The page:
Prevalence and psychosocial correlates of suicidal ideation among pregnant women living with HIV in Mpumalanga Province, South Africa

Violeta J. Rodriguez, Ryan R. Cook, Karl Peltzer, Deborah Jones

Research output: Contribution to journalArticle

13 Scopus citations


Pregnant women living with HIV (WLHIV) in South Africa (SA) report higher rates of suicidal ideation than those who are HIV uninfected, and antenatal suicidal ideation has been previously associated with adverse maternal and neonatal outcomes. Few studies have attempted to identify correlates and psychosocial predictors of suicidal ideation in this population. In this study, we sought to estimate the prevalence of and identify risk factors for suicidal ideation among pregnant WLHIV in rural SA (N = 673). Thirty-nine percent of women endorsed suicidal ideation (95% CI: 35.2% to 42.3%) and in multivariable logistic regression analysis, suicidal ideation was associated with intimate partner violence and stigma, which interacted to multiplicatively increase the odds of suicidal thoughts. Given the high rates of reported suicidal ideation identified in this sample, and the potential harm to mothers and neonates, suicide risk assessment and management protocols for pregnant WLHIV should be considered for inclusion in the standard of care in rural SA.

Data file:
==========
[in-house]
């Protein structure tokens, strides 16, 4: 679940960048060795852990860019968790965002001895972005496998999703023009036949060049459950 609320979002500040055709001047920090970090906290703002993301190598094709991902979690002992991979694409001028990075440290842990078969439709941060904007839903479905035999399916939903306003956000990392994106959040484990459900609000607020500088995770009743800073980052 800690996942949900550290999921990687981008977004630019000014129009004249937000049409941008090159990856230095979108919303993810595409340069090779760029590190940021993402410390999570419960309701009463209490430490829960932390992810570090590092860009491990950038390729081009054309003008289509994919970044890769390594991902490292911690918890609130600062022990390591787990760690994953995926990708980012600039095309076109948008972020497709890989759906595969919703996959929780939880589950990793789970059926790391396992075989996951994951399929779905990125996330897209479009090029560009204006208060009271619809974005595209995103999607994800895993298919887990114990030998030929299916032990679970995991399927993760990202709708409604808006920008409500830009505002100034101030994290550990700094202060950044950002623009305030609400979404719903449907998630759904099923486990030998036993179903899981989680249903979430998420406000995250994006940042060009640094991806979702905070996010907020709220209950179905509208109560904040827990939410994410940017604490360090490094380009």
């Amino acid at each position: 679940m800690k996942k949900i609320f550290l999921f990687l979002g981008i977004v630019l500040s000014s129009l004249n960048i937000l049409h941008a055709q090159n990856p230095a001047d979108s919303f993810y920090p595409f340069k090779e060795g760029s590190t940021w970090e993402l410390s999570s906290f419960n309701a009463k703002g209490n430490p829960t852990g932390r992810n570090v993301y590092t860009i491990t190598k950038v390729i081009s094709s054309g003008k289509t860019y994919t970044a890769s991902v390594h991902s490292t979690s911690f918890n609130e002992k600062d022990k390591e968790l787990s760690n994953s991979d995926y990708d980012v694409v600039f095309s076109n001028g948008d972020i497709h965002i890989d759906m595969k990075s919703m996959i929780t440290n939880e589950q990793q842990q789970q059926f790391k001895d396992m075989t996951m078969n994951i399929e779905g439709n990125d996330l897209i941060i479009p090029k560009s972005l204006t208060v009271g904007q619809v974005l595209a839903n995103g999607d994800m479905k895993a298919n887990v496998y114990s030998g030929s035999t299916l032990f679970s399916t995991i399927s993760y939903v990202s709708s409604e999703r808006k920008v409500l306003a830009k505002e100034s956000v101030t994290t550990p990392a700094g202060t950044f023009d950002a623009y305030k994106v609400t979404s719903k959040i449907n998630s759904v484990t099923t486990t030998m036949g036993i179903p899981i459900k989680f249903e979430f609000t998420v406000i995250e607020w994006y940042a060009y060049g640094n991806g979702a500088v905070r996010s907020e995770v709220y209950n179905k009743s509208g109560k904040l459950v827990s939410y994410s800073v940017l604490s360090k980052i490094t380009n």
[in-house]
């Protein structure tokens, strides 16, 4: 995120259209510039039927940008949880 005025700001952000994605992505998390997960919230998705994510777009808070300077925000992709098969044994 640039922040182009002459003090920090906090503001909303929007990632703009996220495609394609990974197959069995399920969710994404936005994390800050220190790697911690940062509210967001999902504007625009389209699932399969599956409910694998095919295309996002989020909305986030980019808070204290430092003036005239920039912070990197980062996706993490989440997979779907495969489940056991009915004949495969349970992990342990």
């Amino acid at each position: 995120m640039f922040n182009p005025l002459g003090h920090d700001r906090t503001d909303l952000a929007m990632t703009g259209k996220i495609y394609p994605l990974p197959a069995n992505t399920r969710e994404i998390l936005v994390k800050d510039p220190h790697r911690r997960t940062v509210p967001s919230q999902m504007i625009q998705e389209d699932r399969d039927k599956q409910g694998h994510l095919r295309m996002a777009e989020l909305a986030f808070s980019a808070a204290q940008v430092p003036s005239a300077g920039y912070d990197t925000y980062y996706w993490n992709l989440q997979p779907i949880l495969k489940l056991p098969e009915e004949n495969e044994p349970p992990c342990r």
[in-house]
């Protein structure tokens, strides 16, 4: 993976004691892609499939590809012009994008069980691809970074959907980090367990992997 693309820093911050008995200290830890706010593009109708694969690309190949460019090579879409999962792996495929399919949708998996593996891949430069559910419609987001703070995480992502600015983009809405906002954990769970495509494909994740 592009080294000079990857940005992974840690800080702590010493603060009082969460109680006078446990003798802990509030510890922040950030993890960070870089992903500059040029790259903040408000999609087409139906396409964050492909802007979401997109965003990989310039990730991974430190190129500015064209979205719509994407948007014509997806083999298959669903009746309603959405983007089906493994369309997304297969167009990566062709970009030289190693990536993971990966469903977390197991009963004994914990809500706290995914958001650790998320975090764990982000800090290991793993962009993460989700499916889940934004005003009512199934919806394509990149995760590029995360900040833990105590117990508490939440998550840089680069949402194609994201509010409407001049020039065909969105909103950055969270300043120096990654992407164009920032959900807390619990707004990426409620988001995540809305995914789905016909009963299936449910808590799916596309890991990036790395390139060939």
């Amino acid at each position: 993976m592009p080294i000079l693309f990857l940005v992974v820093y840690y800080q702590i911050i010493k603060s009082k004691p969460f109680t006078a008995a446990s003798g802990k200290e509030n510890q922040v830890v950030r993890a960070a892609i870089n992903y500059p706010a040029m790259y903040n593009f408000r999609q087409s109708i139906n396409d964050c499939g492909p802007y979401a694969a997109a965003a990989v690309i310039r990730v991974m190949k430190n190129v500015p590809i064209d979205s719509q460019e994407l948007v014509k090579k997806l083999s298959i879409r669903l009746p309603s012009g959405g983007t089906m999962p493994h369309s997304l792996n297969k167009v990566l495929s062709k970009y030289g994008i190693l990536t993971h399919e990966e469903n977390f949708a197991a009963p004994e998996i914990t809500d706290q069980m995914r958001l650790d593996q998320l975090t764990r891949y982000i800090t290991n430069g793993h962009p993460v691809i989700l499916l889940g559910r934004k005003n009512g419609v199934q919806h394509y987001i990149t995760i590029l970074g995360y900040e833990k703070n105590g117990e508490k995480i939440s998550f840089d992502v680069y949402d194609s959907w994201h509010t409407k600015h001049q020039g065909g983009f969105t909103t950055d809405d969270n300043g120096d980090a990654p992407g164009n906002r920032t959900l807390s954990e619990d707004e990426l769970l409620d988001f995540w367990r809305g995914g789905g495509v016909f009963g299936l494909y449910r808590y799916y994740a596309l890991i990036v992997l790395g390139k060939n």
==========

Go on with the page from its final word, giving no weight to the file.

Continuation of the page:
Original languageEnglish (US)
Pages (from-to)1-5
Number of pages5
JournalAIDS Care - Psychological and Socio-Medical Aspects of AIDS/HIV
StateAccepted/In press - Oct 4 2016



  • HIV
  • intimate partner violence
  • pregnancy
  • South Africa
  • stigma
  • Suicidal ideation

ASJC Scopus subject areas

  • Health(social science)
  • Social Psychology
  • Public Health, Environmental and Occupational Health

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